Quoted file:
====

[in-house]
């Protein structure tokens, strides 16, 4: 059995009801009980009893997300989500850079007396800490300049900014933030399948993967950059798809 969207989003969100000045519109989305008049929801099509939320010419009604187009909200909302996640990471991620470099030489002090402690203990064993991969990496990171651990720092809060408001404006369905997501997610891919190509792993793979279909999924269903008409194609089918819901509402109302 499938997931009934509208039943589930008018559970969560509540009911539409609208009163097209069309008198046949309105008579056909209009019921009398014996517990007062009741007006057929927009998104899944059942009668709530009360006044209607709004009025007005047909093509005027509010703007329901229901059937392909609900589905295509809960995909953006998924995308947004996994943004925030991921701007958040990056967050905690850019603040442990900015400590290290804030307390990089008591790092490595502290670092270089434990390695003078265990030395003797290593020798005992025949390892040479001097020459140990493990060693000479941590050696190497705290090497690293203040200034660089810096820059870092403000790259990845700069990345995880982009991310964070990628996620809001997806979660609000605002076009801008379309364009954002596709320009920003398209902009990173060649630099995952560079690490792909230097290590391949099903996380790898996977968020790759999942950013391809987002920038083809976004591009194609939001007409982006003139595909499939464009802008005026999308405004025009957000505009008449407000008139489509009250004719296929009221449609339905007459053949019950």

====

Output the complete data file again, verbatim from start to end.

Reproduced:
[in-house]
């Protein structure tokens, strides 16, 4: 059995009801009980009893997300989500850079007396800490300049900014933030399948993967950059798809 969207989003969100000045519109989305008049929801099509939320010419009604187009909200909302996640990471991620470099030489002090402690203990064993991969990496990171651990720092809060408001404006369905997501997610891919190509792993793979279909999924269903008409194609089918819901509402109302 499938997931009934509208039943589930008018559970969560509540009911539409609208009163097209069309008198046949309105008579056909209009019921009398014996517990007062009741007006057929927009998104899944059942009668709530009360006044209607709004009025007005047909093509005027509010703007329901229901059937392909609900589905295509809960995909953006998924995308947004996994943004925030991921701007958040990056967050905690850019603040442990900015400590290290804030307390990089008591790092490595502290670092270089434990390695003078265990030395003797290593020798005992025949390892040479001097020459140990493990060693000479941590050696190497705290090497690293203040200034660089810096820059870092403000790259990845700069990345995880982009991310964070990628996620809001997806979660609000605002076009801008379309364009954002596709320009920003398209902009990173060649630099995952560079690490792909230097290590391949099903996380790898996977968020790759999942950013391809987002920038083809976004591009194609939001007409982006003139595909499939464009802008005026999308405004025009957000505009008449407000008139489509009250004719296929009221449609339905007459053949019950």